Increases in Rocky Mountain spotted fever detected in Arizona

A March 30 email from the Arizona Health Alert Network reports:

Arizona Department of Health Services has detected increased levels of Rocky Mountain spotted fever (RMSF) in the state including one confirmed and one suspect fatality. RMSF is a serious illness that can be fatal if not treated promptly and correctly, even in previously healthy people. Doxycycline is the treatment of choice for adults and children of all ages and should be initiated immediately whenever RMSF is suspected. Use of antibiotics other than doxycycline is associated with a higher risk of fatal outcome. Treatment is most effective at preventing death if doxycycline is started in the first 5 days of symptoms.

Treatment should never be delayed pending the receipt of laboratory test results, which are unlikely to be available in time for treatment to prevent death. Treatment should not be withheld in a patient where there is clinical suspicion on the basis of an initial negative finding for R. rickettsii. The diagnosis of RMSF must be made based on clinical signs and symptoms, and can later be confirmed using paired sera.

Most people will develop symptoms one week following the tick bite (range 3-14 days) and not all infected patients recall a tick bite.

RMSF usually presents with:

• Acute onset of fever
• Severe headache or other neurologic signs
• Malaise and severe myalgia
• Nausea/vomiting/diarrhea
• A macular or maculopapular rash appearing within 4-7 days following onset of symptoms, often present on the palms and soles; may be followed by a petechial rash on ~ day 6

Tick trapping in RMSF endemic areas indicates that the tick population is large and active at this time. RMSF should be considered in the differential diagnosis of febrile patients who reside in, or visit, tribal lands or are transferred from an Indian Health Service facility. It is important to note that few people with the disease will develop all symptoms and the number and combination of symptoms varies significantly from person to person. For example, in Arizona cases, 77% had any rash, 63.5% had fever documented, and 36.8% recounted a tick exposure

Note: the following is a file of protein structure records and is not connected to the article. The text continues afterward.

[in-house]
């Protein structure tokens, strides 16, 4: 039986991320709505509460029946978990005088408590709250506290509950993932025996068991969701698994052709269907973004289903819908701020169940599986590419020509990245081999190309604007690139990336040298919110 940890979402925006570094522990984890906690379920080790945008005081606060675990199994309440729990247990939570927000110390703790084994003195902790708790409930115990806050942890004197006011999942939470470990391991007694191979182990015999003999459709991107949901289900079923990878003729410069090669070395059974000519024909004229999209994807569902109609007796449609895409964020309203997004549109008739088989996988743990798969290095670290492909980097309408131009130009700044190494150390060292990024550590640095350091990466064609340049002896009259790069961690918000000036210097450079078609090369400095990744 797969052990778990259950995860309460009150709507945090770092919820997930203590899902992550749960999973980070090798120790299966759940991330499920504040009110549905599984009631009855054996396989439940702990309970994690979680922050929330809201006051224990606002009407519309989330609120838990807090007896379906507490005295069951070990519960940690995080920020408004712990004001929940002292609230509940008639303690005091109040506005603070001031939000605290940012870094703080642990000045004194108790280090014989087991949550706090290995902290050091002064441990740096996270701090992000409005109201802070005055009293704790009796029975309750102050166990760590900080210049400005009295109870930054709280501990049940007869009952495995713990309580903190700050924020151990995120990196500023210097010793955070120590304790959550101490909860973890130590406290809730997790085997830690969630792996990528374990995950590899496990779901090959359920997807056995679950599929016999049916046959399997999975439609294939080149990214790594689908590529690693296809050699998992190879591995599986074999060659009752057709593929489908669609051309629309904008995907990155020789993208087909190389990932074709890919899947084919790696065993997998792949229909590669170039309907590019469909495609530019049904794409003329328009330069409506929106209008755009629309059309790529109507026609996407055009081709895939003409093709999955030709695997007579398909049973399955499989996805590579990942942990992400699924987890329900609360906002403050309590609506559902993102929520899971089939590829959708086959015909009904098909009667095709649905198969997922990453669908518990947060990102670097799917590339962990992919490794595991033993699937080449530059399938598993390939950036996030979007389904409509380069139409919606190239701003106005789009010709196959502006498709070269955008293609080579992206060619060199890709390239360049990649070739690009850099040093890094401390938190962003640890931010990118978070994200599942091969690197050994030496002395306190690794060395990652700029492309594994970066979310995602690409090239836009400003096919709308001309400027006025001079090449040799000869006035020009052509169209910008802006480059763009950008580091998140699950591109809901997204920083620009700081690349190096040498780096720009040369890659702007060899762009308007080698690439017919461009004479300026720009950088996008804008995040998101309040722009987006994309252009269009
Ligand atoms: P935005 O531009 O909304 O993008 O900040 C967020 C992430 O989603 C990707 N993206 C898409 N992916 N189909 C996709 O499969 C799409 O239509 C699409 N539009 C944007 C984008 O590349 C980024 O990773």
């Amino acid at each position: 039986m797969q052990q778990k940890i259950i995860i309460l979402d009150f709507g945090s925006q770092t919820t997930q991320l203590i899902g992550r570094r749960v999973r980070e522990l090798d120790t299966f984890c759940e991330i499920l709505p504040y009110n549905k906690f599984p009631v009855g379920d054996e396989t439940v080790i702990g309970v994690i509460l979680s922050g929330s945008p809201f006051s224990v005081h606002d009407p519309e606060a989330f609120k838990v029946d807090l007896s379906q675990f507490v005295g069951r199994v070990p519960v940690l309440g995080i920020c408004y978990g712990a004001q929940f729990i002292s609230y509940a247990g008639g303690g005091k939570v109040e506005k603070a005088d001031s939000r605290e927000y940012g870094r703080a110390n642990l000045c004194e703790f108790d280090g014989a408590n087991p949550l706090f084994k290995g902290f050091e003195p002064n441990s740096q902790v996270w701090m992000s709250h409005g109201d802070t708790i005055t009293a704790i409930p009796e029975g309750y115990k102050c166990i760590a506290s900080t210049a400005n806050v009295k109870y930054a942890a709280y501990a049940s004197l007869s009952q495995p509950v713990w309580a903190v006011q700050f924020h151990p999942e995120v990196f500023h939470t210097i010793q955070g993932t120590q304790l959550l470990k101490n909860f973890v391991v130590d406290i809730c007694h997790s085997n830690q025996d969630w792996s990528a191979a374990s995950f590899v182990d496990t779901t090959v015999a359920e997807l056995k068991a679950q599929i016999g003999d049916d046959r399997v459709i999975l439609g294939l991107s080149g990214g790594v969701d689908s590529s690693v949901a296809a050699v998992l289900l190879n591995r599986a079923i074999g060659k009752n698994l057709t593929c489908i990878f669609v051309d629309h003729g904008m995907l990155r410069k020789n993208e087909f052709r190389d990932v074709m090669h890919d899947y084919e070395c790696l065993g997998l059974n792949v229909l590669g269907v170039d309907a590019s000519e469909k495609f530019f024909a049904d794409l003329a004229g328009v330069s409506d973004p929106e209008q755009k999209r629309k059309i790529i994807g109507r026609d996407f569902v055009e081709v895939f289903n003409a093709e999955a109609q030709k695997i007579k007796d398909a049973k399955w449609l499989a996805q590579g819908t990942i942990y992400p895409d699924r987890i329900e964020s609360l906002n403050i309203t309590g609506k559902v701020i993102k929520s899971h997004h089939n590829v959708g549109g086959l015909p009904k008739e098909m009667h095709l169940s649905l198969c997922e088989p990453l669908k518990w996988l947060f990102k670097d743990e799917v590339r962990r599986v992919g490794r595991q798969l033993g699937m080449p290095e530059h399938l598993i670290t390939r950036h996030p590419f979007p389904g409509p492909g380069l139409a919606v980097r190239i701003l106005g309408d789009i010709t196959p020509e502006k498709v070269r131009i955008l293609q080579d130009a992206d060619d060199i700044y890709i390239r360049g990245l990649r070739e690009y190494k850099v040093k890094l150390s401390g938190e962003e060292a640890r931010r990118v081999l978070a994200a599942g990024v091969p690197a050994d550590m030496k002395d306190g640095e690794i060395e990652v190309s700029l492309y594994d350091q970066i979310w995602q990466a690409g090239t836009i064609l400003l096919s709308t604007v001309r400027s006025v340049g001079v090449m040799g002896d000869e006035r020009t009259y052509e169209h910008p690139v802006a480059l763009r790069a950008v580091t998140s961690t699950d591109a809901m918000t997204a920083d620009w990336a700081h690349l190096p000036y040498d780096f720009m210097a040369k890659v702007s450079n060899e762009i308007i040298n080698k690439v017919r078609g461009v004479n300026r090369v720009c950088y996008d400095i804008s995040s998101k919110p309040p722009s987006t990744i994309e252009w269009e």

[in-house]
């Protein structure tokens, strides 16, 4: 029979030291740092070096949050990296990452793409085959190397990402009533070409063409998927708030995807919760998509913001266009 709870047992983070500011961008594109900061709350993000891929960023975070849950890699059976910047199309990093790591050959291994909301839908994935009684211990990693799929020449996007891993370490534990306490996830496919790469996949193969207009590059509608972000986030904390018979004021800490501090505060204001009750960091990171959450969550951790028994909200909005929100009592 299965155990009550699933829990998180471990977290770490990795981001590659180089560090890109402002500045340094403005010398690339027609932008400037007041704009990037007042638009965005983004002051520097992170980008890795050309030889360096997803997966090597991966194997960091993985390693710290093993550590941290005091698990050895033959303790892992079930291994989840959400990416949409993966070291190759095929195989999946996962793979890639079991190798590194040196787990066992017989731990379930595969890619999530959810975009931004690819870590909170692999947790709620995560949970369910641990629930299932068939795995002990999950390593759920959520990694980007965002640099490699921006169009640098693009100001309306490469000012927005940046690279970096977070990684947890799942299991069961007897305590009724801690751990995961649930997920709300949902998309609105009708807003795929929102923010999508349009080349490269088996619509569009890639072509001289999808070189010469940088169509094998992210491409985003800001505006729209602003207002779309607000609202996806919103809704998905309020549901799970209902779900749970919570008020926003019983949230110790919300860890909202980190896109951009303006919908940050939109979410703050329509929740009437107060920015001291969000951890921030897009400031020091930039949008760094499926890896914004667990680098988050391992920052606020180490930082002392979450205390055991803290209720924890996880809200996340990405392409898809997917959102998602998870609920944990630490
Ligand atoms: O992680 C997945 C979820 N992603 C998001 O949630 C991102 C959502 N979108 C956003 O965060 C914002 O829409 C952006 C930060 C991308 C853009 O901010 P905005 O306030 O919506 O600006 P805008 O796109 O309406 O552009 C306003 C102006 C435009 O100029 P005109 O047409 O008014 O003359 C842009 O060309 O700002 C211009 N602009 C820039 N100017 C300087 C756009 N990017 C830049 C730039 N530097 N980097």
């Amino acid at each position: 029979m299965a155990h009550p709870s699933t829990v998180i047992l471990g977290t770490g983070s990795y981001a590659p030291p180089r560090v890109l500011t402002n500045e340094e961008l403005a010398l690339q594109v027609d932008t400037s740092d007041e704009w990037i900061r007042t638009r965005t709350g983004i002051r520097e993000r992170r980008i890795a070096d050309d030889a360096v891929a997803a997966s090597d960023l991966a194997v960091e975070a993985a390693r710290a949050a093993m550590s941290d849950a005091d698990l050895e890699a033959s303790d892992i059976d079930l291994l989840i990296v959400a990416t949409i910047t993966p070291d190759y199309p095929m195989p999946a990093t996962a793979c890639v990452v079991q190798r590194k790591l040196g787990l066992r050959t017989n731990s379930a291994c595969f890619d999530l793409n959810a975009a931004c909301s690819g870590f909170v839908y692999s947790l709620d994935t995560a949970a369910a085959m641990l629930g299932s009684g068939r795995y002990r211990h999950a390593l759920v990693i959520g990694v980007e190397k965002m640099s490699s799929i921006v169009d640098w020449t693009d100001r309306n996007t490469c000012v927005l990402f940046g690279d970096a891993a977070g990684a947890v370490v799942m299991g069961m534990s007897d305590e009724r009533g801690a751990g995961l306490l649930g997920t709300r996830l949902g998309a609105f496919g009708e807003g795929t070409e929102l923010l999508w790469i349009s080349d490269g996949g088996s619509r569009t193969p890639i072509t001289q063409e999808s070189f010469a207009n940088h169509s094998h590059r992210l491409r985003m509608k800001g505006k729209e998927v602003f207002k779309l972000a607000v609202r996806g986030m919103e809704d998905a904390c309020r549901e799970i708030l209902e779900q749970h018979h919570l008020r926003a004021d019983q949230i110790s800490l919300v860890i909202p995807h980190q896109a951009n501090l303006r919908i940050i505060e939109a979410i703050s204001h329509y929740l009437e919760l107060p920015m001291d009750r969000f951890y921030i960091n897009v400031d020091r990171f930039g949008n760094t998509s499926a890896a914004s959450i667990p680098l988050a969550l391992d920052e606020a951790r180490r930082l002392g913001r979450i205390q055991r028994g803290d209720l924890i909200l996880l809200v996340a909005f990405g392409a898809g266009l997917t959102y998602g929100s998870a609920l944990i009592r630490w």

RMSF is a reportable condition in Arizona. In total, there have been six probable and confirmed RMSF cases reported in Arizona in 2012. Suspected cases should be reported to local health officials. Serologic testing is available at the Arizona State Public Health Laboratory (ASPHL), and paired sera collected 2-4 weeks apart are necessary to confirm or rule-out RMSF infection. The tests can be ordered using the ASPHL Microbiology Submission Form and selecting the “Rickettsial Spotted Fever” test from the Rickettsial IFA panel. Specimen collection guidelines can be found in the February 2012 Guide to Laboratory Services: Microbiology.
Specimens can be sent to:

Arizona State Health Laboratory
250 North 17th Avenue
Phoenix, AZ 85007

For more information on RMSF, contact your local health jurisdiction or ADHS Vector-Borne and Zoonotic Diseases staff at (602) 364-3676. You can also visit the ADHS RMSF and CDC RMSF websites.